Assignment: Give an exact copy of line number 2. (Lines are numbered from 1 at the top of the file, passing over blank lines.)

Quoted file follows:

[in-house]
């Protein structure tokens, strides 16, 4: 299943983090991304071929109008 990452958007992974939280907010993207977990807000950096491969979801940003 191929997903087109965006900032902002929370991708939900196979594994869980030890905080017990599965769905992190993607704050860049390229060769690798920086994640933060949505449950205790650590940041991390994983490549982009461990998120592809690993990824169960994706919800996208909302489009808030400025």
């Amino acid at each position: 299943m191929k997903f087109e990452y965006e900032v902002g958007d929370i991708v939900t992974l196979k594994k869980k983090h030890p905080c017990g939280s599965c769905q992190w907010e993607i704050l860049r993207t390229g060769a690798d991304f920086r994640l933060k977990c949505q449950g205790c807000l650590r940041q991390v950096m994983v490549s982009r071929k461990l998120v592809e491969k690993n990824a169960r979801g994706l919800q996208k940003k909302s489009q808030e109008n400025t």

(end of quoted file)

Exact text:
């Protein structure tokens, strides 16, 4: 299943983090991304071929109008 990452958007992974939280907010993207977990807000950096491969979801940003 191929997903087109965006900032902002929370991708939900196979594994869980030890905080017990599965769905992190993607704050860049390229060769690798920086994640933060949505449950205790650590940041991390994983490549982009461990998120592809690993990824169960994706919800996208909302489009808030400025």